Metabolic Syndrome Negatively Impacts the Outcome of Localized Renal Cell Carcinoma

The aim of this study was to analyze the impact of metabolic syndrome (MetS) on outcome of patients with localized renal cell carcinoma (RCC). A retrospective database was compiled consisting of 646 patients who underwent surgery for localized RCC between 2005 and 2014. A total of 439 patients were eligible for final analysis. For diagnosis of MetS, the WHO criteria of 1998 were used. Median follow-up was 32 months (ranging from 2 to 119). Kaplan-Meier and log-rank analyses were performed to compare patients with and without MetS or its components. Univariate and multivariate logistic regression identified prognostic factors for progression-free survival (PFS), cancer-specific survival (CSS), and overall survival (OS). In our cohort, 9.8% (n = 43) of patients were diagnosed with MetS. There were no differences between patients with and without MetS regarding clinicopathological parameters with the exception of patients' age (p = 0.002). Kaplan-Meier and log-rank analyses revealed a shorter PFS for patients with MetS (p = 0.018), whereas no differences were found for each of the single components of MetS, namely, diabetes mellitus (DM) (p = 0.332), BMI >30 kg/m(2) (p = 0.753), hypertension (p = 0.451), and hypertriglyceridemia (p = 0.891). Logistic regression identified age (HR = 1.92, p = 0.03), tumor stage (HR = 4.37, p < 0.001), grading (HR = 4.57, p < 0.001), nodal status (HR = 3.73, p = 0.04), surgical margin (HR = 1.96, p = 0.04), concomitant sarcomatoid differentiation (HR = 5.06, p < 0.001), and MetS (HR = 1.98, p = 0.04) as independent factors for PFS. For CSS, only age (HR = 2.62, p = 0.035), tumor stage (HR = 3.06, p < 0.02), and grading (HR = 6.83, p < 0.001) were significant. In conclusion, patients with localized RCC and MetS show significantly reduced PFS and might profit from specific consultation and follow-up.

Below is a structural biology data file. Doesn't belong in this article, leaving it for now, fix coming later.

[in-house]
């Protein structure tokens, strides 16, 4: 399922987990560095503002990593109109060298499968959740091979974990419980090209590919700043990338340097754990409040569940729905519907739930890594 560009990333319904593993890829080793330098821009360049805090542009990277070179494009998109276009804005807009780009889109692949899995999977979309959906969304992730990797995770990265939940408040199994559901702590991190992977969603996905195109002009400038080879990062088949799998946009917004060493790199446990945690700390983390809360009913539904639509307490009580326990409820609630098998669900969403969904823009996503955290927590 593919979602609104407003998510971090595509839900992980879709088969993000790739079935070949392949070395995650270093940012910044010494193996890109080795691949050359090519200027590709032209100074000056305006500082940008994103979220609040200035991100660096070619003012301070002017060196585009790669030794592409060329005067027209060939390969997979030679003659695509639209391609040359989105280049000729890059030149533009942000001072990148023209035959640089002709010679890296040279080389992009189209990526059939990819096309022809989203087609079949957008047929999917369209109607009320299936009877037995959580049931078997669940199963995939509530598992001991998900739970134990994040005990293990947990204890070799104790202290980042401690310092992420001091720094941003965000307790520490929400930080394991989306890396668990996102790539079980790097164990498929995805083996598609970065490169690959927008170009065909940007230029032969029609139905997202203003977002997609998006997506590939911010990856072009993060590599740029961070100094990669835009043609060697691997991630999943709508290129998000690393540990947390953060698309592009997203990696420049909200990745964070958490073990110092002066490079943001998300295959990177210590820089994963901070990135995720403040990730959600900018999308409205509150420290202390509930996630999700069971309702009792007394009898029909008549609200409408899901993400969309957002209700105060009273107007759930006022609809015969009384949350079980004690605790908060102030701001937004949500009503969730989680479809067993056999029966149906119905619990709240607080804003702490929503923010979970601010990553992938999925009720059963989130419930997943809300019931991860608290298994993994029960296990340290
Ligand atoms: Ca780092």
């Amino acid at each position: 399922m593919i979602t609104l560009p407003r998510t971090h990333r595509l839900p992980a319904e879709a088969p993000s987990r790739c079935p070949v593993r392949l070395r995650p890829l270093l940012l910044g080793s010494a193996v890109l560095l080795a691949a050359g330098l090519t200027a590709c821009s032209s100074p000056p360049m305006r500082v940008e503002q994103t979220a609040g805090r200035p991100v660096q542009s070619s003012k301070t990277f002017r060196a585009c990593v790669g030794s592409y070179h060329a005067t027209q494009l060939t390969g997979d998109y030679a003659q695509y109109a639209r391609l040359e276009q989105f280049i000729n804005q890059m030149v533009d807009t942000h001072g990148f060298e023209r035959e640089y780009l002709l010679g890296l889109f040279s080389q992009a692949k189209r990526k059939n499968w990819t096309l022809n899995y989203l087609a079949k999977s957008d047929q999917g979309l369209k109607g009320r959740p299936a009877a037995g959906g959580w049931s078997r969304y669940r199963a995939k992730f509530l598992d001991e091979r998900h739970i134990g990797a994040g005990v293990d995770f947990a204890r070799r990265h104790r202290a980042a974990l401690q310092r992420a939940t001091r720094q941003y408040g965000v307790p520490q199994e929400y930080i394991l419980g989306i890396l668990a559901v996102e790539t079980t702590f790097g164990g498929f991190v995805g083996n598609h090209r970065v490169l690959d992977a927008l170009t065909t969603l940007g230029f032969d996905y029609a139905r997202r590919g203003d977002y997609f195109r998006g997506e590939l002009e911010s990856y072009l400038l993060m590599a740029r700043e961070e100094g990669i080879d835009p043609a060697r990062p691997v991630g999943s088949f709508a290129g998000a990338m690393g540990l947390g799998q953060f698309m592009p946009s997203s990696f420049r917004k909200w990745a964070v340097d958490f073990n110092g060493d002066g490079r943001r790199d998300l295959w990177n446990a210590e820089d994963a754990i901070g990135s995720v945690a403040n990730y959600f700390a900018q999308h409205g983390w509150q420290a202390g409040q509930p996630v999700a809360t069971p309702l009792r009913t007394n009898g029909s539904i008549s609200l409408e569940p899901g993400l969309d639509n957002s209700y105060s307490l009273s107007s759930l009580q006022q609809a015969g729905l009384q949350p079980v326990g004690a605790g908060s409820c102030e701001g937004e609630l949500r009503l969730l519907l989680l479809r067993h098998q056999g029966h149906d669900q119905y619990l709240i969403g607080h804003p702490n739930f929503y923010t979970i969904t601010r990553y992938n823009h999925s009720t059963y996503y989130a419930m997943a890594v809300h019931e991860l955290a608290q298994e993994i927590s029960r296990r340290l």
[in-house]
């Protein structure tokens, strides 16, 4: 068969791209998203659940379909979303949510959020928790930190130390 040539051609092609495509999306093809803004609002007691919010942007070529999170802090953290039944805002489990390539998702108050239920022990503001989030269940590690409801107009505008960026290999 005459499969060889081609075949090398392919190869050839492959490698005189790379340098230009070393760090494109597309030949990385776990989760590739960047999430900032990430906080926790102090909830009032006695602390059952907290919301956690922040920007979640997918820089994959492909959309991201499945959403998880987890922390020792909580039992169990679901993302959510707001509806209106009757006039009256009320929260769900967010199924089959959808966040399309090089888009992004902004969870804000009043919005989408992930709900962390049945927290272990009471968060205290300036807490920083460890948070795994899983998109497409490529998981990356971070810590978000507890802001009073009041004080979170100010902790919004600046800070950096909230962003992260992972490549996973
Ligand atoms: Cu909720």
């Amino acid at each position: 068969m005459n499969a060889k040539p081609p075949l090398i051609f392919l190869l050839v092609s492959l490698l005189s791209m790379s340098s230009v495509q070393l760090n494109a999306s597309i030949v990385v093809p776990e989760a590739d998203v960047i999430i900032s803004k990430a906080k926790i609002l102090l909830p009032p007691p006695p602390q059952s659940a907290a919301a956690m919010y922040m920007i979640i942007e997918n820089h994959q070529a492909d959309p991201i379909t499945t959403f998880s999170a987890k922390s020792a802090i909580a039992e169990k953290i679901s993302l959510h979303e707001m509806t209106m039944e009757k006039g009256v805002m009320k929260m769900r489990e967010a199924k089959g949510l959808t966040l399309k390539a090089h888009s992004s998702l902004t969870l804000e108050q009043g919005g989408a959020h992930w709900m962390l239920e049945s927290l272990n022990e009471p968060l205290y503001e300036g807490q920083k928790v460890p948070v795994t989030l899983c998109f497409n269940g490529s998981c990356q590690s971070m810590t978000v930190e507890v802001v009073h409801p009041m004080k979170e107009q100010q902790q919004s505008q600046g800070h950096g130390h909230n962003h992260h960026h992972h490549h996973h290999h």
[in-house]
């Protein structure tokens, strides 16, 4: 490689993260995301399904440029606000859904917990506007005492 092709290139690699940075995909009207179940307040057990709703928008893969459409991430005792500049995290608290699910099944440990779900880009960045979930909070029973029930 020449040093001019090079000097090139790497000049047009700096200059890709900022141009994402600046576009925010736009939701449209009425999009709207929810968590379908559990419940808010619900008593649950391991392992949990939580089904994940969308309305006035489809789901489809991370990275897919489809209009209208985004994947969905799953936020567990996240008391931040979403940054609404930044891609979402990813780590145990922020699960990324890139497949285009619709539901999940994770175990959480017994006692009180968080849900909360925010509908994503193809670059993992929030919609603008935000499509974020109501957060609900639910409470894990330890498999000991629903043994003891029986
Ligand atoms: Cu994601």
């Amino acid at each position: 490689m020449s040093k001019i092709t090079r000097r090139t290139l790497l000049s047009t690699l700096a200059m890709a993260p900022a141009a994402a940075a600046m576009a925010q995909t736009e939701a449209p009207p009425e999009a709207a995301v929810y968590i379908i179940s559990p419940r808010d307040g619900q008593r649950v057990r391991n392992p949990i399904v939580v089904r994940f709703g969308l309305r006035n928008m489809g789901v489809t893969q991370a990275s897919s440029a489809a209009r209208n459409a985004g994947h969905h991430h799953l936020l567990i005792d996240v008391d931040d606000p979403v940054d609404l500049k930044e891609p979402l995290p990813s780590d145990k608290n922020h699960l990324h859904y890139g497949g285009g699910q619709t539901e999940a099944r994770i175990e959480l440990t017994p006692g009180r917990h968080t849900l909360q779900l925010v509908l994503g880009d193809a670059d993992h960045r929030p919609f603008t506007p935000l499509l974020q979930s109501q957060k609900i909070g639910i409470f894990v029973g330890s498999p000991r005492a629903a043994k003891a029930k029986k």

Hormones & cancer. 2017 Feb 28 [Epub]

Maximilian Christian Kriegmair, Philipp Mandel, Stefan Porubsky, Julia Dürr, Nina Huck, Philipp Nuhn, Daniel Pfalzgraf, Maurice Stephan Michel, Nina Wagener

Department of Urology, Mannheim Medical Center, University of Heidelberg, Theodor-Kutzer-Ufer 1-3, 68167, Mannheim, Germany. ., Department of Urology, UKE Medical Center, University of Hamburg, Hamburg, Germany., Department of Pathology, Mannheim Medical Center, University of Heidelberg, Heidelberg, Germany., Department of Urology, Mannheim Medical Center, University of Heidelberg, Theodor-Kutzer-Ufer 1-3, 68167, Mannheim, Germany.

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